Twenty-five years ago, I sat down for the first time behind Strathclyde Region's education press desk with a manual typewriter and phone to deal with the media needs of 1,200 schools, 20 further education colleges, God knows how many community education teams and the careers service - not forgetting the fearsome director, Eddie Miller, and a phalanx of divisional education officers spread across an area stretching from Tiree to Ballantrae. Then there were councillors and the media itself.
It was daunting at a time when most teachers regarded teaching as a private occupation with the press kept at bay. Not that the press was at bay, for then, as now, whenever politicians craved attention, they went straight for education.
It was an educational world of more militant unions, scant mention of attainment and a plethora of projects such as the Technical and Vocational Education Initiative. My job, according to the inspirational late Harry Dutch, the region's head of public relations, was to get out there, get the stories and place Strathclyde's education service firmly in the media in a positive light.
Luckily, I had an ally in education convener Councillor Dr Malcolm Green, who was ready and willing to raise establishment eyebrows by dressing up for photocalls I organised to explain education through the media. He famously appeared as a bus conductor to publicise Cardonald College's advertising bus, as Rasputin to welcome a Russian school and as a tree to push the green agenda well before its time. We got coverage galore.
It was revolutionary but pioneering work. One teacher told me that I could publicise his school if I could get the staffroom boiler to work, and, while I was at it, could they have new curtains? Another told me that it was none of the media's business when one of his pupils, who it turned out had a hole in the heart, dropped dead after being given a mild shock as part of a physics experiment.
Getting good news out got easier as the years went by, but one of the aspects of my work, valued most by schools, has been crisis handling. That has included everything from the murder of a pupil at Glasgow's Whitehill Secondary to Brandon Lee, the bogus 17-year-old pupil of Bearsden Academy. That, in particular, taught me to believe anything, however unlikely it might seem, such as the day when I was told to hurry to the new Mearns Primary because the roof had just blown off or the day two pupils enrolled at the same school and turned out to be the Lockerbie bomber's children.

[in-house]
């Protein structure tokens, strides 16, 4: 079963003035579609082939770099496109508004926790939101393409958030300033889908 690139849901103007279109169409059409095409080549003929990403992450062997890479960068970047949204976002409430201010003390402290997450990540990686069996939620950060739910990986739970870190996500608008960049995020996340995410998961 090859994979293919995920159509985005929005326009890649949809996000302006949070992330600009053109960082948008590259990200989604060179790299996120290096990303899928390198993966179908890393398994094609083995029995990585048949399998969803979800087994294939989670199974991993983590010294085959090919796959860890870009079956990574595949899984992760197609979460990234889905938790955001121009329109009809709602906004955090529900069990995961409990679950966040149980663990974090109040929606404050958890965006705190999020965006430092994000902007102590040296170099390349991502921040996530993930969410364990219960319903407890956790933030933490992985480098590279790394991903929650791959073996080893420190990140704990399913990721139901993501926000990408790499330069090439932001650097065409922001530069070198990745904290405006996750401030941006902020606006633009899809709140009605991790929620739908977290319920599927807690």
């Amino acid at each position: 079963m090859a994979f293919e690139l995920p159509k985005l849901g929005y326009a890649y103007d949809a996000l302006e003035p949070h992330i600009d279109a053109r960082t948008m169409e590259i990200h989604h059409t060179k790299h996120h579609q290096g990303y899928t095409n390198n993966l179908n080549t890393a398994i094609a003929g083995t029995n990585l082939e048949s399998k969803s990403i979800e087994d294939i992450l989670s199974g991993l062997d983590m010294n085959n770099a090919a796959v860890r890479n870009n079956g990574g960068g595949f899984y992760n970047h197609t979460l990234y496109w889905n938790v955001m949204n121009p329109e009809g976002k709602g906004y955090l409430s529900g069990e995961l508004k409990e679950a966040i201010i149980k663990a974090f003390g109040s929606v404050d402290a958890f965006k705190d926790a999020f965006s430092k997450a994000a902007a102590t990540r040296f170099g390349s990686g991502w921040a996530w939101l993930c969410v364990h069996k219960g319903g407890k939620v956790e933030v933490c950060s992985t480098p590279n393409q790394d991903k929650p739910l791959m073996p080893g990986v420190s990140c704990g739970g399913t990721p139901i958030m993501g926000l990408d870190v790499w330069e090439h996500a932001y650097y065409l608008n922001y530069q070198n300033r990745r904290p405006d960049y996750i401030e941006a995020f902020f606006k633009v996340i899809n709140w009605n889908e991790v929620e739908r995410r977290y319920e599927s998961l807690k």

I've met superb pupils as well as some disturbingly evil ones, some inspired heidies, teachers and support staff, and some great directors and managers, especially East Renfrewshire's John Wilson, with whom it's been a privilege to work.
And the media now, as ever, wants to know about education and will probe it even more relentlessly than 25 years ago, thanks to an accelerated blame and litigation culture and hardened news values sharpened by attempts to reverse circulation decline.
It's been a privilege to have done my job. But one truth remains: schools are about pupils, teachers, support staff and parents. And they work usually superbly. That's the real story for the media today, as much as it was when I first sat behind that daunting desk quarter of a century ago.
Hugh Dougherty is public affairs manager at East Renfrewshire Council until Tuesday.